In his review of My life as a fake, Blake Morrison makes the following observation:
“Carey is fascinated by what the hoax says about Australian culture – both its “terror of being out of date” and its suspicion of European-style bullshit […].” Do you agree with Morrison's point about the tension in Australian culture between, on the one hand, anxiety in the face of European cultural achievement and, on the other hand, suspicion of its elitist pretensions ? Drawing on what we have discussed this semester on the wider issue of “Australian identity”, do you think Australian culture is particularly vulnerable to the impact of Ern Malley-style hoaxes? The Ern Malley affair, in the 1940s, made Australia the laughing stock of the UK and the US. It confirmed the image of Australia as a second-rate culture, both for the outside world and for Australians themselves, who felt ashamed of their own cultural cringe and their lack of national identity and culture. More than sixty years later, can this tendency still be observed in Australia? Is it true, as Blake Morrison wrote, that Australian culture is characterised by a “terror of being out of date” and a suspicion of “European-style bullshit”? Is this tension linked to the difficulty of building an Australian nation and identity? This essay will examine those issues by analyzing to what extent Australia is a fragile culture (I), and by deducting the two consequences of this lack of self-worth: the development of an inferiority complex towards England (II), and the attempts to create a specific Australian identity in order to combat this feeling of inferiority (III).
[...] As Tony Stephens underlines, there is a clear difference between myth and reality. If one looks at statistics, the stereotypes about Australians being hard drinkers and anti-elitist appear unfounded. Furthermore, as Hughes writes, Australians' passion about sports is paradoxical, as sports are deeply based on meritocracy and performance. In conclusion, it is true that Australians are anxious about their culture, and suffer from a kind of inferiority complex, especially towards Great Britain. However, in constructing a national identity, based on myths and specific traits, they have shown they were able to have a culture [...]
[...] Great Britain has had a very strong influence on Australian culture, and, although progressively diminishing, this influence is still very present today. I found out in my research that Australian citizenship was only granted in 1949, that the national anthem was God Save the Queen until 1984, and that ministers still swear allegiance to the queen. The British crown is also represented on the Australian dollar and through the Union jack on the Australian flag. Unlike what happened in the United States, Australia gained its independence peacefully: there was no confrontation with the UK. [...]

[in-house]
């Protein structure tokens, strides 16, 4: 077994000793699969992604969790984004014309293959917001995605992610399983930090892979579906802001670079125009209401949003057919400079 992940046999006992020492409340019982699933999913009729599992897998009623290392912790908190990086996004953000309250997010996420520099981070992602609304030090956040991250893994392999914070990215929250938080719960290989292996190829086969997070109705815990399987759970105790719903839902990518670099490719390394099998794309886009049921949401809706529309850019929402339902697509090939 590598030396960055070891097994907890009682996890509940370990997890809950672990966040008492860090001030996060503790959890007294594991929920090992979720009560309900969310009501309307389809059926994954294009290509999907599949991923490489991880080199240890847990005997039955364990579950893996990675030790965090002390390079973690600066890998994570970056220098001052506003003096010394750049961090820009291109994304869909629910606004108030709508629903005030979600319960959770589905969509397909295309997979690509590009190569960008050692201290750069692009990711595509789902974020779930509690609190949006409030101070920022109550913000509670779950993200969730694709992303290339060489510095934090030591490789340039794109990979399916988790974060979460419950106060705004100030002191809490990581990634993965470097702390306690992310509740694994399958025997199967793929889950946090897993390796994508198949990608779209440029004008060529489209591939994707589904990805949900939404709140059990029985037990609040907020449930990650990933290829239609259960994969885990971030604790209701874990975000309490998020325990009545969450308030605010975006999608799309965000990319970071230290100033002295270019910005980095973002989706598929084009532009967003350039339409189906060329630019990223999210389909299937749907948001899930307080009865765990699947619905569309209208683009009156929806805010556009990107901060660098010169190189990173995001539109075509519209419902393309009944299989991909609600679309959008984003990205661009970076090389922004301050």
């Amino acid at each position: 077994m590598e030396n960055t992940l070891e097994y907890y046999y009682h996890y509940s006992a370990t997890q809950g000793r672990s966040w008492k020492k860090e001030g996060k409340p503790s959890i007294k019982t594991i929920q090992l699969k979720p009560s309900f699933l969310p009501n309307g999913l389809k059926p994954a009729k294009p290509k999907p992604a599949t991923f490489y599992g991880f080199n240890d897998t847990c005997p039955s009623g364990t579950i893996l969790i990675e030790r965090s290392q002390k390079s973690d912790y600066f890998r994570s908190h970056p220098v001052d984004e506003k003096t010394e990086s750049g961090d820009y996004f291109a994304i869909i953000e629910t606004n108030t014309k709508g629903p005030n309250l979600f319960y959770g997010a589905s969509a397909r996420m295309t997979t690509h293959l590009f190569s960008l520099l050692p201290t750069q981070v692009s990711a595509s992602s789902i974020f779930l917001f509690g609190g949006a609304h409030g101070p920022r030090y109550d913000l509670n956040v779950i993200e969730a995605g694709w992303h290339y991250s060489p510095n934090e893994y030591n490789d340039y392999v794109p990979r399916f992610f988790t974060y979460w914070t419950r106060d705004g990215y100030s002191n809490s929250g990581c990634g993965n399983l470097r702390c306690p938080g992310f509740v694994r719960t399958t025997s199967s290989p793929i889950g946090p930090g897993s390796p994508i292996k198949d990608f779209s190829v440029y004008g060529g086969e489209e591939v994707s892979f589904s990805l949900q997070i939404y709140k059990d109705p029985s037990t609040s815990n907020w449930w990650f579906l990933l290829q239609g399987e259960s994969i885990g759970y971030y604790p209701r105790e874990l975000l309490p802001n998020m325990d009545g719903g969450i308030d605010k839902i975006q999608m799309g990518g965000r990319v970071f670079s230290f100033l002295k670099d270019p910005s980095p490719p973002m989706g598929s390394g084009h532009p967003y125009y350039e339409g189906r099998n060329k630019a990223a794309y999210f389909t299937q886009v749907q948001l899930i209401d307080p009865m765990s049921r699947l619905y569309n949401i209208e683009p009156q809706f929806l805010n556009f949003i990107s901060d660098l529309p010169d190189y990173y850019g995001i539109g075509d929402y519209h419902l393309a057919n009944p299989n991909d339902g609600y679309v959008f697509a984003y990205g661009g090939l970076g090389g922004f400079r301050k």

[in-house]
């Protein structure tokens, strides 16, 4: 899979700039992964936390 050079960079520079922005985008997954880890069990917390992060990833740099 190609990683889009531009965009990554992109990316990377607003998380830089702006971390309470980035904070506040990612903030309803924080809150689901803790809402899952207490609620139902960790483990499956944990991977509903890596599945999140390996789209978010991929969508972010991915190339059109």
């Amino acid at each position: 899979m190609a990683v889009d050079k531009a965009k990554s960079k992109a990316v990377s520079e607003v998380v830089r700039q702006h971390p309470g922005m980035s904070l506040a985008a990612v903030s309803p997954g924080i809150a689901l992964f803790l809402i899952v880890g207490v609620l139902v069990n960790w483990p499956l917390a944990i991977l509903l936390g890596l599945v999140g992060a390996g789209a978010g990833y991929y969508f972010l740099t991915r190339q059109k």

[...] Australian ‘born / In a half savage country, out of date ; / Bent resolutely on wringing lilies from the acorn.' A very serious provincial academic poet, committed to a life of envy and disappointment.” Sarah is also struck by the Slater's rudeness towards Chubb: could have never imagined Slater talking like this to a British poet, but Chubb did not seem in the least disconcerted”. The role of the cultural intelligentsia in increasing this anxiety has to be underlined, too. [...]
[...] The fragility of Australian culture explains the persistence of an inferiority complex towards British culture. First, Great Britain being the “mother country”, it has always been an object of admiration for Australians, who have often been strongly attracted to everything British. This is clearly referred to in My life as a fake: “Actually, I said, my mother was Australian Yes, we have a terror of being out of date Mother did not like to talk about Australia. She had rather a set against it. [...]
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